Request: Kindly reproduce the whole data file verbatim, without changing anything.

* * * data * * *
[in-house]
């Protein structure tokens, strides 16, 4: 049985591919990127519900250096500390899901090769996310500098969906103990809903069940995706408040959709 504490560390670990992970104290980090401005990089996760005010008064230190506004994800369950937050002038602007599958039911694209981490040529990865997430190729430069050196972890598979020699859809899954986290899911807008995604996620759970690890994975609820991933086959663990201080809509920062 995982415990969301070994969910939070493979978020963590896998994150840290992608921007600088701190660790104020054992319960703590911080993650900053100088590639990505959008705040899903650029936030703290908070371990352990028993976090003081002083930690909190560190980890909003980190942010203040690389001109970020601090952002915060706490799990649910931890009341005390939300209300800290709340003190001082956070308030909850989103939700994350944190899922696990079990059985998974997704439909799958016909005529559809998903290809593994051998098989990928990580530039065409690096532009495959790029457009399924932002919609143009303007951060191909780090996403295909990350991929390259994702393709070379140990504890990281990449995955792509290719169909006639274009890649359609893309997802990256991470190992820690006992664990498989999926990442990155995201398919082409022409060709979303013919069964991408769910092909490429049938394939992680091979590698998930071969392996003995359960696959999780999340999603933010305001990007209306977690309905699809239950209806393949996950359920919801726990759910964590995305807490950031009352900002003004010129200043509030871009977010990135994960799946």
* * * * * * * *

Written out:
[in-house]
């Protein structure tokens, strides 16, 4: 049985591919990127519900250096500390899901090769996310500098969906103990809903069940995706408040959709 504490560390670990992970104290980090401005990089996760005010008064230190506004994800369950937050002038602007599958039911694209981490040529990865997430190729430069050196972890598979020699859809899954986290899911807008995604996620759970690890994975609820991933086959663990201080809509920062 995982415990969301070994969910939070493979978020963590896998994150840290992608921007600088701190660790104020054992319960703590911080993650900053100088590639990505959008705040899903650029936030703290908070371990352990028993976090003081002083930690909190560190980890909003980190942010203040690389001109970020601090952002915060706490799990649910931890009341005390939300209300800290709340003190001082956070308030909850989103939700994350944190899922696990079990059985998974997704439909799958016909005529559809998903290809593994051998098989990928990580530039065409690096532009495959790029457009399924932002919609143009303007951060191909780090996403295909990350991929390259994702393709070379140990504890990281990449995955792509290719169909006639274009890649359609893309997802990256991470190992820690006992664990498989999926990442990155995201398919082409022409060709979303013919069964991408769910092909490429049938394939992680091979590698998930071969392996003995359960696959999780999340999603933010305001990007209306977690309905699809239950209806393949996950359920919801726990759910964590995305807490950031009352900002003004010129200043509030871009977010990135994960799946």